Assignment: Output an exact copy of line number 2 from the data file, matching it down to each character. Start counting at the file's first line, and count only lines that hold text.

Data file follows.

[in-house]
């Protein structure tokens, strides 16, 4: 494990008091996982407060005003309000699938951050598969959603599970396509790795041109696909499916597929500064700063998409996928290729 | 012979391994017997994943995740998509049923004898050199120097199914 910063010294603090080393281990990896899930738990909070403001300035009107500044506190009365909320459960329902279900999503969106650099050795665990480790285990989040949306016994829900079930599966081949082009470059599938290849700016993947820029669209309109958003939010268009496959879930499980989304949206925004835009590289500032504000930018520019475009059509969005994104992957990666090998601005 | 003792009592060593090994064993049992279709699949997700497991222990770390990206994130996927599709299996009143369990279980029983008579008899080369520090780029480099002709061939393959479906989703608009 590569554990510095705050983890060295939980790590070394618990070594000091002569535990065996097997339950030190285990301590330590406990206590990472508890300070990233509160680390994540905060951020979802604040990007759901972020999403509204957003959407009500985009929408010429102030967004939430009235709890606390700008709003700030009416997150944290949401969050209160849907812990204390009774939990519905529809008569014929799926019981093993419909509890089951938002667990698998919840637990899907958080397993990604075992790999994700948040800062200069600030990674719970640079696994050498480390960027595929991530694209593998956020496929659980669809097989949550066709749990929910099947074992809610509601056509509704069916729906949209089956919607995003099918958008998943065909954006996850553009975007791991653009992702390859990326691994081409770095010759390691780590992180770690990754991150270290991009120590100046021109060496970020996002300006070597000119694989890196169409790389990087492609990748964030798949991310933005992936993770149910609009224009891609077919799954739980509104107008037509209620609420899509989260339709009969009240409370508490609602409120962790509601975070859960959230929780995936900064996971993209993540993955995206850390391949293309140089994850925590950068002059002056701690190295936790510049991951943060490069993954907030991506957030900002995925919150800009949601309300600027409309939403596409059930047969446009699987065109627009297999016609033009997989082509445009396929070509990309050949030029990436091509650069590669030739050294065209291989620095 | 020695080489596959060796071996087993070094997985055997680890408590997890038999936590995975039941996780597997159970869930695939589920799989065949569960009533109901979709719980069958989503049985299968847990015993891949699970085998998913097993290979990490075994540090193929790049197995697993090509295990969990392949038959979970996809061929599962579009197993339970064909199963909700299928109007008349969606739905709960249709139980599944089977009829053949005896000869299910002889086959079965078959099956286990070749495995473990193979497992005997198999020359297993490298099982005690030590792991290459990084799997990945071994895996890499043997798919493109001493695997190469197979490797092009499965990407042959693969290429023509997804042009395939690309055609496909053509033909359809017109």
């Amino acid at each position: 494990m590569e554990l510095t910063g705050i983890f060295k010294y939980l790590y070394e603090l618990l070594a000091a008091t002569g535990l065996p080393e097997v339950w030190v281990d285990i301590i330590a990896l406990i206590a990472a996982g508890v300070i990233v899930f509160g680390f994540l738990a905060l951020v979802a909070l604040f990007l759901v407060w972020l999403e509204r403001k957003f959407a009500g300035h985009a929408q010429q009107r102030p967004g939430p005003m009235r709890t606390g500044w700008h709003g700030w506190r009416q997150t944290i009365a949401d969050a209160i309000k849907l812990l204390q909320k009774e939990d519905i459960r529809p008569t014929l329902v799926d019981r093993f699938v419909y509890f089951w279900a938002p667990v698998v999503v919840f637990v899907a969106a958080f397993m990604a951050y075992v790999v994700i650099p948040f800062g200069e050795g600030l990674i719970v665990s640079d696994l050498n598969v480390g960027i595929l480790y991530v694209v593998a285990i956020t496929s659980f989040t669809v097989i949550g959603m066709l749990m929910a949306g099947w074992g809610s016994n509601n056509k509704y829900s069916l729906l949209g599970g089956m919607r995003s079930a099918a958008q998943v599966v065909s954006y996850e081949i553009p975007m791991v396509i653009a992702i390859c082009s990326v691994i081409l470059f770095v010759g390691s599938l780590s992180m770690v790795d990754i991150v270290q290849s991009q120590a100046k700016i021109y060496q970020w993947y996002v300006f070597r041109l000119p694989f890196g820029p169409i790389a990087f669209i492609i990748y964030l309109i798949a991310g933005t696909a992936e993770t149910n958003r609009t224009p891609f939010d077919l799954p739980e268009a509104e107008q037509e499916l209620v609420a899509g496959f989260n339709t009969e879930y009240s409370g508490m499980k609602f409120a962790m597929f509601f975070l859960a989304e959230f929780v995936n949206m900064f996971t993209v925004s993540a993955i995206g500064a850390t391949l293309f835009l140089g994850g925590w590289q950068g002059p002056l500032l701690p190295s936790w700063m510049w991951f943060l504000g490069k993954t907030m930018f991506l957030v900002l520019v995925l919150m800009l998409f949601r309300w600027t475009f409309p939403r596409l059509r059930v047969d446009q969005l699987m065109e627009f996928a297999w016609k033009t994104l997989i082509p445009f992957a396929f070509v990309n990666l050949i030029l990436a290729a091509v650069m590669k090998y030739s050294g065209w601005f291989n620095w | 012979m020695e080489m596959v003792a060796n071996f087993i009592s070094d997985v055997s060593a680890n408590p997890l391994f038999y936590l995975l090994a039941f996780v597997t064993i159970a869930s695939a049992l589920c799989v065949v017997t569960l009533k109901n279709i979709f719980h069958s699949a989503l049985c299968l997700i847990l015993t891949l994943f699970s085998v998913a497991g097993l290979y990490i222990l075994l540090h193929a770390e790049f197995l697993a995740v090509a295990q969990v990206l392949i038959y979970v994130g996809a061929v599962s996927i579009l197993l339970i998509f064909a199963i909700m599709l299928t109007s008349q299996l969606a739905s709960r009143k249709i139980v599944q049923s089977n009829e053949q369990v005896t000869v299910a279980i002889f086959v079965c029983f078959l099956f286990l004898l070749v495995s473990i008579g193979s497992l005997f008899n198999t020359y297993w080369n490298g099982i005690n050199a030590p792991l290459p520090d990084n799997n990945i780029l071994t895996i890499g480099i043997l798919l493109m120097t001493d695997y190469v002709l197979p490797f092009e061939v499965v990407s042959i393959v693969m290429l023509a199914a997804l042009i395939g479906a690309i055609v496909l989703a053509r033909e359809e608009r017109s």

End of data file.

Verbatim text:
């Protein structure tokens, strides 16, 4: 494990008091996982407060005003309000699938951050598969959603599970396509790795041109696909499916597929500064700063998409996928290729 | 012979391994017997994943995740998509049923004898050199120097199914 910063010294603090080393281990990896899930738990909070403001300035009107500044506190009365909320459960329902279900999503969106650099050795665990480790285990989040949306016994829900079930599966081949082009470059599938290849700016993947820029669209309109958003939010268009496959879930499980989304949206925004835009590289500032504000930018520019475009059509969005994104992957990666090998601005 | 003792009592060593090994064993049992279709699949997700497991222990770390990206994130996927599709299996009143369990279980029983008579008899080369520090780029480099002709061939393959479906989703608009 590569554990510095705050983890060295939980790590070394618990070594000091002569535990065996097997339950030190285990301590330590406990206590990472508890300070990233509160680390994540905060951020979802604040990007759901972020999403509204957003959407009500985009929408010429102030967004939430009235709890606390700008709003700030009416997150944290949401969050209160849907812990204390009774939990519905529809008569014929799926019981093993419909509890089951938002667990698998919840637990899907958080397993990604075992790999994700948040800062200069600030990674719970640079696994050498480390960027595929991530694209593998956020496929659980669809097989949550066709749990929910099947074992809610509601056509509704069916729906949209089956919607995003099918958008998943065909954006996850553009975007791991653009992702390859990326691994081409770095010759390691780590992180770690990754991150270290991009120590100046021109060496970020996002300006070597000119694989890196169409790389990087492609990748964030798949991310933005992936993770149910609009224009891609077919799954739980509104107008037509209620609420899509989260339709009969009240409370508490609602409120962790509601975070859960959230929780995936900064996971993209993540993955995206850390391949293309140089994850925590950068002059002056701690190295936790510049991951943060490069993954907030991506957030900002995925919150800009949601309300600027409309939403596409059930047969446009699987065109627009297999016609033009997989082509445009396929070509990309050949030029990436091509650069590669030739050294065209291989620095 | 020695080489596959060796071996087993070094997985055997680890408590997890038999936590995975039941996780597997159970869930695939589920799989065949569960009533109901979709719980069958989503049985299968847990015993891949699970085998998913097993290979990490075994540090193929790049197995697993090509295990969990392949038959979970996809061929599962579009197993339970064909199963909700299928109007008349969606739905709960249709139980599944089977009829053949005896000869299910002889086959079965078959099956286990070749495995473990193979497992005997198999020359297993490298099982005690030590792991290459990084799997990945071994895996890499043997798919493109001493695997190469197979490797092009499965990407042959693969290429023509997804042009395939690309055609496909053509033909359809017109």